With businesses increasingly conscious of the need to take greater social and environmental responsibility, supply chains are under growing pressure to become more sustainable.
It is an unsurprising move, with fashion supply chains currently under great scrutiny and some of our most well-known brands such as Apple and Starbucks who can have immense brand value destroyed if any link in their supply chain is reported to have unethical or unsustainable practices. In light of this, it’s only natural for companies to start looking at the long tail of their suppliers. Heightened awareness amongst end-customers and consumers is putting increasing pressure on brands to demonstrate how everything they’re involved in, whether owned or not, is as sustainable as possible.
But how achievable is this idea of a truly sustainable supply chain?
The global footprints of most businesses, particularly brands and retailers selling physical products, means that to achieve the goal of true sustainability is a major challenge. Ultimately, most supply chain decisions are governed by cost, a situation that is unlikely to change as businesses seek to cut as much expense out of their operations as possible to stay afloat in the current climate.
While some of those decisions help sustainability efforts (for instance with slow-steaming container ships, reducing both cost and emissions), others directly hinder it.
But leading brands have already achieved great things and are increasingly looking for new ways to manage and monitor their global supply chain more carefully. From inventory visibility to capacity planning. But when it comes to sustainability and environmental efficiency, companies need to be reaching beyond their own four walls.
Sustainability comes down to the entire network
One of the major challenges is that even a small network can involve multiple parties and providers. These in turn have their own suppliers, manufacturers and material sourcing partners. Then there are logistics companies to factor in. Each of these has its own priorities, stakeholders and pressures that all need managing.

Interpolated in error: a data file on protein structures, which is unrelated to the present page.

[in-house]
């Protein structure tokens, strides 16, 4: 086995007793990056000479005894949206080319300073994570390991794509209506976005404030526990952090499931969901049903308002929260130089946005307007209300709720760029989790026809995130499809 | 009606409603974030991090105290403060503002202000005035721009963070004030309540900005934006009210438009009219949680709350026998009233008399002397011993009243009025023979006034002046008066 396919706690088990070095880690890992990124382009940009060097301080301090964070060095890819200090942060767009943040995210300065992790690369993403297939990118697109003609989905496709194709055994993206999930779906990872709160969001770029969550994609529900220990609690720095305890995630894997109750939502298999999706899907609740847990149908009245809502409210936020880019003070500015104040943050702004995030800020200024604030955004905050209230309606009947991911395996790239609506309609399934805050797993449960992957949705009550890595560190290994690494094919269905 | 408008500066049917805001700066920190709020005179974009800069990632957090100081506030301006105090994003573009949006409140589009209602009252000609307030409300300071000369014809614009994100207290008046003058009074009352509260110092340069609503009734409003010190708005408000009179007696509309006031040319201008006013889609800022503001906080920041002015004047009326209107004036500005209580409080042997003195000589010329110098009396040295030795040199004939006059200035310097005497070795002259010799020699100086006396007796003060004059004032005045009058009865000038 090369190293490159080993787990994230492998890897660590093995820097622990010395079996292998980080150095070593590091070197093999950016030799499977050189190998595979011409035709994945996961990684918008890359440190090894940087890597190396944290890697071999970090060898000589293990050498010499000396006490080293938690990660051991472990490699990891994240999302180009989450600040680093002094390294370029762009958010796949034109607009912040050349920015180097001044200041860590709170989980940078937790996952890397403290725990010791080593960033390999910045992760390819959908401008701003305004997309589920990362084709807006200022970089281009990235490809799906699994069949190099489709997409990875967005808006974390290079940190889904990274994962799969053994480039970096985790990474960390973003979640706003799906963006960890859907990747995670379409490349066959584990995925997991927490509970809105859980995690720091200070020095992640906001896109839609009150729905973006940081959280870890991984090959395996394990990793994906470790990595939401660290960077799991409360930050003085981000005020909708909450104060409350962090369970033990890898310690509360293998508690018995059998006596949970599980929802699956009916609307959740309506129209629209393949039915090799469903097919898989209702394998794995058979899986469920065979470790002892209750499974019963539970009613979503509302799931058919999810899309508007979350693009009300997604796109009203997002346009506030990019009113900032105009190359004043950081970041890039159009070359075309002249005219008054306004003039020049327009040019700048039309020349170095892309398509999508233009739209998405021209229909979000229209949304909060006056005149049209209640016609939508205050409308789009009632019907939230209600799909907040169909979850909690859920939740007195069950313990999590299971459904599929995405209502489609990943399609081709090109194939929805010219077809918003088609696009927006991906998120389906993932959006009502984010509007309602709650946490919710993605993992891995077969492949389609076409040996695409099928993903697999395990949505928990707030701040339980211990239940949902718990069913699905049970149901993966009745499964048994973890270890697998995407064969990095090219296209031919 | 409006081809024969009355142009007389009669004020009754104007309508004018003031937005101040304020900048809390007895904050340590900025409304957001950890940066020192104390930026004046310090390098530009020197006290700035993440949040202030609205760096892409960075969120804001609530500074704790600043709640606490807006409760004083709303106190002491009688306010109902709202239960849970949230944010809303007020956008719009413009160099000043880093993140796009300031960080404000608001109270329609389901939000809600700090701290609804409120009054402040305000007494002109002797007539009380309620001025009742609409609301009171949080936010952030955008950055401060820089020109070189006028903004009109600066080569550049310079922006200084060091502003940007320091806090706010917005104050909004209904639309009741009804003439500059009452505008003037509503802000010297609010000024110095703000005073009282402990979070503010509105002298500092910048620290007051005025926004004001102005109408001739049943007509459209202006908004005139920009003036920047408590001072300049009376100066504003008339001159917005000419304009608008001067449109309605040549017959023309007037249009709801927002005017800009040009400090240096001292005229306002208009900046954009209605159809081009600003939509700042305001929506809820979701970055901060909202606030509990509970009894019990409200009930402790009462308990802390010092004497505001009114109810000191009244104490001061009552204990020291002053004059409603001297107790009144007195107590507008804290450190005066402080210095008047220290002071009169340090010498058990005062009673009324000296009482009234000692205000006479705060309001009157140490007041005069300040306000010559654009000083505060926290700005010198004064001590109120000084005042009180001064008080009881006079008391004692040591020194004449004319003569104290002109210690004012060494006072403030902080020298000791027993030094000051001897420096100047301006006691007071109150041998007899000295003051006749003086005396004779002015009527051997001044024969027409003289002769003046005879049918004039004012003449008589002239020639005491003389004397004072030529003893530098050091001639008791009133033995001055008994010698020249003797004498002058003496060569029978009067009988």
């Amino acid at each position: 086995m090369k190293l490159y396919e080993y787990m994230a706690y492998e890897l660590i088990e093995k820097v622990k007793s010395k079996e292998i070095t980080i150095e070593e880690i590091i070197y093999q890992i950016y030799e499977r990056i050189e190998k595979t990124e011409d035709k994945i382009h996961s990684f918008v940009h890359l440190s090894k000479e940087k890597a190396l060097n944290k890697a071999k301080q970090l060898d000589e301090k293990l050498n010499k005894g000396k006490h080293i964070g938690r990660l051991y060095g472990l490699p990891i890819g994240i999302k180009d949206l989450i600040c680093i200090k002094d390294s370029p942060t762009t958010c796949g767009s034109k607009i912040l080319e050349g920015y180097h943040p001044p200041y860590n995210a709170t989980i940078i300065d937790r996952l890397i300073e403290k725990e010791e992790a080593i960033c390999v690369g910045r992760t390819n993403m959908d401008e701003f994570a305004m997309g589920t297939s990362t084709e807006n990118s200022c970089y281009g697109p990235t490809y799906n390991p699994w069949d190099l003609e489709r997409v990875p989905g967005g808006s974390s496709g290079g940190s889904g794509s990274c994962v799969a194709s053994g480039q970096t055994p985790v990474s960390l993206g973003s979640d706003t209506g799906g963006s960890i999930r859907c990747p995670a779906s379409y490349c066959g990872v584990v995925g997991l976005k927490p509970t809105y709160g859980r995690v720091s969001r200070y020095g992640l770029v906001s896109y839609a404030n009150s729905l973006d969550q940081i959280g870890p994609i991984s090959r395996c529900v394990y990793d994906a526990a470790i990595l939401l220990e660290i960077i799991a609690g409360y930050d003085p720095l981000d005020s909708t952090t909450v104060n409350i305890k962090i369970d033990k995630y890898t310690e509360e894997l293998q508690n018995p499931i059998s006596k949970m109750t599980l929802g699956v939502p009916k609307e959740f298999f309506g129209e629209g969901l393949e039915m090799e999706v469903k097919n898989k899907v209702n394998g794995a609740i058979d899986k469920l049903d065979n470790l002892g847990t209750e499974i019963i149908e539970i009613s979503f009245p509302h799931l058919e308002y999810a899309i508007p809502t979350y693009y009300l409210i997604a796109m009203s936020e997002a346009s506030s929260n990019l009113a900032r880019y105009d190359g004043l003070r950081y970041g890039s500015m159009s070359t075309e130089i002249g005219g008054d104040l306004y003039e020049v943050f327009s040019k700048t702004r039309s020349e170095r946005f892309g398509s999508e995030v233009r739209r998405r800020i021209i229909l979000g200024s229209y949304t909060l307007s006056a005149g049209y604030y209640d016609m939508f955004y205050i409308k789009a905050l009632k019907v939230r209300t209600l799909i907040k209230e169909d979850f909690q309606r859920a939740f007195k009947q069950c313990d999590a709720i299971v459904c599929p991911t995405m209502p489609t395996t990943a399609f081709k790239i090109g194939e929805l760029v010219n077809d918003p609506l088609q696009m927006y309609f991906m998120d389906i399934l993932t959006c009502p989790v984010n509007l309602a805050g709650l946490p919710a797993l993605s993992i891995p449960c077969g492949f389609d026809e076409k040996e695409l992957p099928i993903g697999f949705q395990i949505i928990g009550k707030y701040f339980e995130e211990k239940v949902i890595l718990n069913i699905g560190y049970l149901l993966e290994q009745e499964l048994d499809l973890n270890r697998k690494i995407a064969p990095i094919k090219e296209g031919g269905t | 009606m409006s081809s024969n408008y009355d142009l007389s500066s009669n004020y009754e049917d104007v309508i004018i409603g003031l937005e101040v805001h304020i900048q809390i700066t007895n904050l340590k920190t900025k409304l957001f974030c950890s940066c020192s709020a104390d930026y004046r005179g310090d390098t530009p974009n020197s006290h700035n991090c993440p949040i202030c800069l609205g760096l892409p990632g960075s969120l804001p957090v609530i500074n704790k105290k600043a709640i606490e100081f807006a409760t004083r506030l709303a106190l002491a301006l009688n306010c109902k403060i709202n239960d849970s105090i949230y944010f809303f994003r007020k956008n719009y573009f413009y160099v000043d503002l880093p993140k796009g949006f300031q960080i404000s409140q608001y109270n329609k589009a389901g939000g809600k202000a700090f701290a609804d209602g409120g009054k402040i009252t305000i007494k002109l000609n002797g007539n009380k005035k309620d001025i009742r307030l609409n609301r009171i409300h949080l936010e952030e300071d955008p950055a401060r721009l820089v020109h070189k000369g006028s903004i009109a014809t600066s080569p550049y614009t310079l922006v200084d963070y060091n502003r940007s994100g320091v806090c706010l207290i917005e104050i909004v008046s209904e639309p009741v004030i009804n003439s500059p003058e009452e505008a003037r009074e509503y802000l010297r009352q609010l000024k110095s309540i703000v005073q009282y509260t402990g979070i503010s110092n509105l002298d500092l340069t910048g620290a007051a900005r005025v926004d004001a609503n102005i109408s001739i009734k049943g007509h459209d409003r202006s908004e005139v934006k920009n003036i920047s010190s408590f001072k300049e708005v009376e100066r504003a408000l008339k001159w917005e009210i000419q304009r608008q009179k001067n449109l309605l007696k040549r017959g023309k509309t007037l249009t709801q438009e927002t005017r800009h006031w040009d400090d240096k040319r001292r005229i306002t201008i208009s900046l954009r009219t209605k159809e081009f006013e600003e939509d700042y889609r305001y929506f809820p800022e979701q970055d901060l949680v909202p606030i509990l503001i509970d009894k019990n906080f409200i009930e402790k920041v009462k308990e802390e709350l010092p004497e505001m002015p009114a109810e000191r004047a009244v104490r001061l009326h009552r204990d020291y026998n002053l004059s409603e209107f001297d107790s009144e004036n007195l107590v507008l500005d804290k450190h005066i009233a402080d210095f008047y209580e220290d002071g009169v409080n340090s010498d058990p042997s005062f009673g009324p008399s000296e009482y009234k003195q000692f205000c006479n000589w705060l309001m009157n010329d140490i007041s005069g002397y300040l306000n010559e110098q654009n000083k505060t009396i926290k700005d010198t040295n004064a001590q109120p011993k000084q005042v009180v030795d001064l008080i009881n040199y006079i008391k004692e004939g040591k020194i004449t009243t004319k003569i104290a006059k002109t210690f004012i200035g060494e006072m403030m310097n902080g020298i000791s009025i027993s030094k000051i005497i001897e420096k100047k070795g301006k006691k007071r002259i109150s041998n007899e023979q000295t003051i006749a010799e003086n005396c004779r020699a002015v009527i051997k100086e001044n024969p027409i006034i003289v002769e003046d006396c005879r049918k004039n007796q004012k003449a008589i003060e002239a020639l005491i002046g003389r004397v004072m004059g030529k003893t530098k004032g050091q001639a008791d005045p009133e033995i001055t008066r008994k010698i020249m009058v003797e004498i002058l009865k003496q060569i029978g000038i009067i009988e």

And they do need to be managed. As highlighted above, it is something end-customers increasingly expect – that the brands they choose to support are not only as sustainable as possible within their own organisations, but that they can also commit to ensuring the same rigour from their suppliers and wider network.
It is time for businesses to look outside their four walls and accept accountability in order to build a more sustainable supply chain.
Network visibility is key
The first step in becoming a more sustainable supply chain is becoming a more responsible supply chain. What is needed is greater transparency, the same driver that is helping make supply chains more cost-effective, more agile and more resilient. Why? Because it enables better decision-making, critical in building and enabling sustainability.
Brands need to be able to look down the length and breadth of their suppliers, whether manufacturers or logistical providers, and understand how each of these businesses contributes to the overall goal of being more sustainable. In much the same way that they need to balance cost effectiveness with service quality and resiliency, they need to see how a decision at one point has ramifications for the sustainability, or lack thereof, of other parts of their operations.
It is only through establishing this that businesses can start to plan a supply chain which is more sustainable, as well as meet any other business goals the function has, by starting to make decisions with a clear understanding of the consequences of each choice.
At the heart of this is the ability to build a data-driven, transparent network that can react effectively and with speed to unexpected events. When combined with the principles of having the most sustainable partners and routes, from raw material sourcing right through to distribution, the result is a more sustainable supply chain that meets the demands of end-customers.
It all comes down to responsibility
Building an entirely sustainable supply chain may seem to be beyond the reach of businesses today. But organisations can take significant steps to plan and build a network of suppliers and logistics providers that is as sustainable as possible, aligned with their own goals and the expectations of the end-customer.
It comes back to responsibility, knowing where it lies and holding every part of the network to account. This can only be achieved by having a clear understanding of the entire chain with increased transparency.
Antony Lovell is VP for applications at Vuealta